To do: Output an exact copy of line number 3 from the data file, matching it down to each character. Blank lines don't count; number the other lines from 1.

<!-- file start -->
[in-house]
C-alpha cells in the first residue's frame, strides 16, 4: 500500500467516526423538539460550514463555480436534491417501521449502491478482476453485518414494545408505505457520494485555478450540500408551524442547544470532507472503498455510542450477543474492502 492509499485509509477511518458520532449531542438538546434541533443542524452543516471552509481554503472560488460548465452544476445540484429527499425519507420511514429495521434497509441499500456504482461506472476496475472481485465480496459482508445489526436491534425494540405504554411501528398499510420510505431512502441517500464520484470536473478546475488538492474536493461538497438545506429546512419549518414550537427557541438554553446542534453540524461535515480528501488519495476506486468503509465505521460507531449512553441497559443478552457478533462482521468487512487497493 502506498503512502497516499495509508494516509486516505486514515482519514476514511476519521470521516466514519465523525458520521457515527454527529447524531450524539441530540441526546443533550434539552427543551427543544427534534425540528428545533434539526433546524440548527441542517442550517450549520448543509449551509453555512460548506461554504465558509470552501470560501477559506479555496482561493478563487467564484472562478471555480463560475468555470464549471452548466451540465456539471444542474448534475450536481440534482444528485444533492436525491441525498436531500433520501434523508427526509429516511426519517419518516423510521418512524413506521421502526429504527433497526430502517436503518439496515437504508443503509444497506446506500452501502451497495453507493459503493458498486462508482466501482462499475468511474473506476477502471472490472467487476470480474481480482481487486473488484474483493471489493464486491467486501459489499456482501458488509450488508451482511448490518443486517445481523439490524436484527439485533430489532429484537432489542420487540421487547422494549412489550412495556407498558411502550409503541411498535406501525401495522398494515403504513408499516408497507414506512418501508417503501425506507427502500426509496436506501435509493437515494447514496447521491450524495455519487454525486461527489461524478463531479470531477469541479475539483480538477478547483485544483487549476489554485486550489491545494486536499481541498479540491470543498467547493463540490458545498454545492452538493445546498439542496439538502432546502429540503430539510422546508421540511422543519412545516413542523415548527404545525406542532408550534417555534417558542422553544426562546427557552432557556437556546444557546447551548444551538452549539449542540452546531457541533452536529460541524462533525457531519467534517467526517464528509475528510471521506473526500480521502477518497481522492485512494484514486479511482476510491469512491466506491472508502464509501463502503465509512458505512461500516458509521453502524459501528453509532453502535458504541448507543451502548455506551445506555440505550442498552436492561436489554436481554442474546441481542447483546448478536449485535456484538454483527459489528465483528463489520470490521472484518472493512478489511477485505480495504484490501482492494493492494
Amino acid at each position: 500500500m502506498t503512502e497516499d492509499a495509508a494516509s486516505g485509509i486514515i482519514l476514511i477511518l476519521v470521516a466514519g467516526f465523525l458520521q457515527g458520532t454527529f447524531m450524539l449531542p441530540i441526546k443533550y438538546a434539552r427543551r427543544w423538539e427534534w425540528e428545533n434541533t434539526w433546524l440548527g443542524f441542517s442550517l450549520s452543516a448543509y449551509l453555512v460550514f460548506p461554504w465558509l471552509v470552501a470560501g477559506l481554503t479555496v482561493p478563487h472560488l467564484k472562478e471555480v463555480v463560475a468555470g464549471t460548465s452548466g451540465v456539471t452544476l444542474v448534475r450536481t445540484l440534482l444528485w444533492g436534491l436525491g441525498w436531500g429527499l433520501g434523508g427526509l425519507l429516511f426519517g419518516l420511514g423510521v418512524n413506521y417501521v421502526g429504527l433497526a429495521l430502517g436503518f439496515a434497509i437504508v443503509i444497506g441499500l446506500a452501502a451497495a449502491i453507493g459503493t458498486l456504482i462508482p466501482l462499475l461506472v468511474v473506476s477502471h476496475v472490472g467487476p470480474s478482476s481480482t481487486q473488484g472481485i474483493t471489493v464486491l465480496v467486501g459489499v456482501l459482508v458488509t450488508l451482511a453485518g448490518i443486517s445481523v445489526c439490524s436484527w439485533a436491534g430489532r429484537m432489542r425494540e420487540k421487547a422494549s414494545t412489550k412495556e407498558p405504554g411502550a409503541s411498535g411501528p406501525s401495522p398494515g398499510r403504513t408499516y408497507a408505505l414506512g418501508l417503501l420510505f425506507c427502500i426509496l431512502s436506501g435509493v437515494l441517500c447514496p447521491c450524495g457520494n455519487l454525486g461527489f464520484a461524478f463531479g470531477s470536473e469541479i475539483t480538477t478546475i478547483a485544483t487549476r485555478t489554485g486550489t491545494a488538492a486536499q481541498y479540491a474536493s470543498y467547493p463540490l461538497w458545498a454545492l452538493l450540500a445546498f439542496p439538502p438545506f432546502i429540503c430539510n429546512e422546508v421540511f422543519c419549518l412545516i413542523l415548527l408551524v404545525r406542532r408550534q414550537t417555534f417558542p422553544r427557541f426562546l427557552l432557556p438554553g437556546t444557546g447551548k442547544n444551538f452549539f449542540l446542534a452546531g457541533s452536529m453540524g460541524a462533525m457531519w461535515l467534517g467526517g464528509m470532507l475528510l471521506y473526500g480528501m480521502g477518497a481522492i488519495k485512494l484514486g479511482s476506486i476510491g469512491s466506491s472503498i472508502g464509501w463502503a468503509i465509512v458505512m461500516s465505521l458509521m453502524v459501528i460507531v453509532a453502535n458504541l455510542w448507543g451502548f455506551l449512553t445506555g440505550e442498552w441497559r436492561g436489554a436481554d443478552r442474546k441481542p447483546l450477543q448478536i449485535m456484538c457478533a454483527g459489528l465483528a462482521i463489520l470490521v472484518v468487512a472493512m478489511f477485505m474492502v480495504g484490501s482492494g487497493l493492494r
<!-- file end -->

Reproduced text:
Amino acid at each position: 500500500m502506498t503512502e497516499d492509499a495509508a494516509s486516505g485509509i486514515i482519514l476514511i477511518l476519521v470521516a466514519g467516526f465523525l458520521q457515527g458520532t454527529f447524531m450524539l449531542p441530540i441526546k443533550y438538546a434539552r427543551r427543544w423538539e427534534w425540528e428545533n434541533t434539526w433546524l440548527g443542524f441542517s442550517l450549520s452543516a448543509y449551509l453555512v460550514f460548506p461554504w465558509l471552509v470552501a470560501g477559506l481554503t479555496v482561493p478563487h472560488l467564484k472562478e471555480v463555480v463560475a468555470g464549471t460548465s452548466g451540465v456539471t452544476l444542474v448534475r450536481t445540484l440534482l444528485w444533492g436534491l436525491g441525498w436531500g429527499l433520501g434523508g427526509l425519507l429516511f426519517g419518516l420511514g423510521v418512524n413506521y417501521v421502526g429504527l433497526a429495521l430502517g436503518f439496515a434497509i437504508v443503509i444497506g441499500l446506500a452501502a451497495a449502491i453507493g459503493t458498486l456504482i462508482p466501482l462499475l461506472v468511474v473506476s477502471h476496475v472490472g467487476p470480474s478482476s481480482t481487486q473488484g472481485i474483493t471489493v464486491l465480496v467486501g459489499v456482501l459482508v458488509t450488508l451482511a453485518g448490518i443486517s445481523v445489526c439490524s436484527w439485533a436491534g430489532r429484537m432489542r425494540e420487540k421487547a422494549s414494545t412489550k412495556e407498558p405504554g411502550a409503541s411498535g411501528p406501525s401495522p398494515g398499510r403504513t408499516y408497507a408505505l414506512g418501508l417503501l420510505f425506507c427502500i426509496l431512502s436506501g435509493v437515494l441517500c447514496p447521491c450524495g457520494n455519487l454525486g461527489f464520484a461524478f463531479g470531477s470536473e469541479i475539483t480538477t478546475i478547483a485544483t487549476r485555478t489554485g486550489t491545494a488538492a486536499q481541498y479540491a474536493s470543498y467547493p463540490l461538497w458545498a454545492l452538493l450540500a445546498f439542496p439538502p438545506f432546502i429540503c430539510n429546512e422546508v421540511f422543519c419549518l412545516i413542523l415548527l408551524v404545525r406542532r408550534q414550537t417555534f417558542p422553544r427557541f426562546l427557552l432557556p438554553g437556546t444557546g447551548k442547544n444551538f452549539f449542540l446542534a452546531g457541533s452536529m453540524g460541524a462533525m457531519w461535515l467534517g467526517g464528509m470532507l475528510l471521506y473526500g480528501m480521502g477518497a481522492i488519495k485512494l484514486g479511482s476506486i476510491g469512491s466506491s472503498i472508502g464509501w463502503a468503509i465509512v458505512m461500516s465505521l458509521m453502524v459501528i460507531v453509532a453502535n458504541l455510542w448507543g451502548f455506551l449512553t445506555g440505550e442498552w441497559r436492561g436489554a436481554d443478552r442474546k441481542p447483546l450477543q448478536i449485535m456484538c457478533a454483527g459489528l465483528a462482521i463489520l470490521v472484518v468487512a472493512m478489511f477485505m474492502v480495504g484490501s482492494g487497493l493492494r